Maybe spam filters will sponsor Izea

Networked spam is nothing new — telephones and fax machines and emails are all systems that got polluted over time, like PCBs building up in the Hudson River, until eventually people rebelled. The FTC, for instance, now allows consumers to register for phone Do Not Call lists and imposes significant fines on marketers who cross the line; DIRECTV and Comcast agreed this spring to pay a total $3.21 million to settle complaints that they called customers who asked not to be dialed again.

Why should marketers care if Twitter rings like a phone sales call over dinner? A few reasons. If you push unwanted messages into social media streams, you will be identified, and the negative backlash can harm your brand. Response rates on spammy messages tend to be low, and the few who do respond tend to be consumers of lower incomes and poorer education who, as bad as this sounds, don’t make good candidates for paying bills or repeat purchases. Leads generated from aggressive pushing — similar to telesales leads of the 1990s before DNC really kicked in — tend not to “stick” as well, meaning customers can be pressured into saying yes and then will wave off your product at the door.

Blogger Chris Brogan and Izea founder Ted Murphy may say sponsoring human opinions is OK as long as participants disclose, but what their myopia fails to see is the damage to the very network they rely on for their paychecks. Izea is plowing full-speed ahead with a planned launch of Sponsored Tweets, in which you can get paid pennies to annoy all your online friends. When the stream of social media is darkened with brand mentions that have no authenticity, consumers will seek fresh communication elsewhere.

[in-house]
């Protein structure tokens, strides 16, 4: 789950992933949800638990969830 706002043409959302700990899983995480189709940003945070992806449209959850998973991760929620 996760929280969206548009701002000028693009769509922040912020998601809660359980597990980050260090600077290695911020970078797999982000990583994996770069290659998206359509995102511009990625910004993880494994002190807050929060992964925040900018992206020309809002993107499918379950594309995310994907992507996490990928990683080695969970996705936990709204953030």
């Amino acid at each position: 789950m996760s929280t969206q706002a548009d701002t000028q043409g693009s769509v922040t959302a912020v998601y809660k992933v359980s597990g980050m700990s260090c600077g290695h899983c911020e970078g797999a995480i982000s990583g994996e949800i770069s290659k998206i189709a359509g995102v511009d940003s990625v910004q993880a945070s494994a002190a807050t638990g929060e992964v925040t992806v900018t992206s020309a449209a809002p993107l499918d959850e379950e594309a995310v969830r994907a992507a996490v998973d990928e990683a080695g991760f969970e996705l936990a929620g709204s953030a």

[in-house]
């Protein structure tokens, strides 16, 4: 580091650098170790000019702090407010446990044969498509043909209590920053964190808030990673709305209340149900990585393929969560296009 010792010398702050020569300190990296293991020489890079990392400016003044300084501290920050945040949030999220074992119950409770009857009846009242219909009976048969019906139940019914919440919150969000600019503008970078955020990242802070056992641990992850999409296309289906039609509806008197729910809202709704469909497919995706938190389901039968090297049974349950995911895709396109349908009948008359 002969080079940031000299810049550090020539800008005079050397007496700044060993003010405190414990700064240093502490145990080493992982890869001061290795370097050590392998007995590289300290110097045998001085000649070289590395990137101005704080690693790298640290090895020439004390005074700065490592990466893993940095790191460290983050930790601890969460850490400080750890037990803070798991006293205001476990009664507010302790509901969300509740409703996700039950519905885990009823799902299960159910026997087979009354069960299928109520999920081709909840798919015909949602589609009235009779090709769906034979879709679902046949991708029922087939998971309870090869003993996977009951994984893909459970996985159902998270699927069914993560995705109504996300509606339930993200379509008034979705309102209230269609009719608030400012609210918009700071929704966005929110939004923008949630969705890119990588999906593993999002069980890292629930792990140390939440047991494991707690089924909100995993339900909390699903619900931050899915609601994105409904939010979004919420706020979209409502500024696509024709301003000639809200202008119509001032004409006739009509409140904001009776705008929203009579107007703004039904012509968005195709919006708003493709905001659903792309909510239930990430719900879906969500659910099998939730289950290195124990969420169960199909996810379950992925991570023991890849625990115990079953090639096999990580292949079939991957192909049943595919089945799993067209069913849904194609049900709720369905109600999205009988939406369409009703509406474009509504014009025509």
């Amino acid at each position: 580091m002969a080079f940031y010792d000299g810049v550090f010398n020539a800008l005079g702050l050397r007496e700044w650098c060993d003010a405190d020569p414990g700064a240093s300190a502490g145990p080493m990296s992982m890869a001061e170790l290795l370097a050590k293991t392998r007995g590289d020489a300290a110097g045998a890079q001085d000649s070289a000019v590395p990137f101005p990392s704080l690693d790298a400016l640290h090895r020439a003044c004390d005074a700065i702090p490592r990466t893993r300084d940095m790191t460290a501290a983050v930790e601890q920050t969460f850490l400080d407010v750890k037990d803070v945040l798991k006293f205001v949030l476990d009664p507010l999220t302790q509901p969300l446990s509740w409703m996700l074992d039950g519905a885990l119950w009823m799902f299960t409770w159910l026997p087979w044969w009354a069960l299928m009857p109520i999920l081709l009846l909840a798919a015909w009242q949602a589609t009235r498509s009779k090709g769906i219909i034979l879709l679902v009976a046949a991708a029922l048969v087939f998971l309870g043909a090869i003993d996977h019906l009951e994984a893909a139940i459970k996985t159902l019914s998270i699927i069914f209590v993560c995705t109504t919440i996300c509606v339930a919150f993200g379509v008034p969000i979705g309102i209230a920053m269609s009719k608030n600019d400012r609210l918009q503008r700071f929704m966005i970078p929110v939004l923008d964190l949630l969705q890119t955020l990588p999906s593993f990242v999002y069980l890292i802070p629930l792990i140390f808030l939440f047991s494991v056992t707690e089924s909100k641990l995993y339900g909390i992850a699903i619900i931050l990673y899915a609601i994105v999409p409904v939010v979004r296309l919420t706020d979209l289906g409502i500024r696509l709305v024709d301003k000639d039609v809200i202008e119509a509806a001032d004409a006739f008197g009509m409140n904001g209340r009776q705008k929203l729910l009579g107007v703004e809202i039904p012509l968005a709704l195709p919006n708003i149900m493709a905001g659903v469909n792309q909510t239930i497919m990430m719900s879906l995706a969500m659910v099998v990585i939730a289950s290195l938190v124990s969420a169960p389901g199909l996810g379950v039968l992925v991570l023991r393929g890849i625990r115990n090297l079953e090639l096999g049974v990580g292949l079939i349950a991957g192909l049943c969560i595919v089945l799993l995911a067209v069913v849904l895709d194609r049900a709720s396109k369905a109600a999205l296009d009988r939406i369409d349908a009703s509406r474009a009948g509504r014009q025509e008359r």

At least Google says no

Google, one of the biggest information networks in the world, has already recognized this threat and polices spam, requiring blog shillers to tag their silliness with no-follow tags to keep the posts out of Google search results. The biggest search engine in the world seems worried pollution will choke its revenue model if users bail.

The pendulum will swing until consumers rebel, then defenses will arise, and we’ll all end up blocking each other again with a medium that is slightly less effective and a bit more cumbersome … like your email In box that protects you with spam filters but occasionally ditches vital messages. Oh well. It’s human nature. Maybe if you’re lucky you can wrangle a few gift cards out of it. At least one surefire way to monetize social media is to sell spam filters.

(Twitter is trying to police unwanted messages in its stream. You can alert them by sending a message to @spam.)

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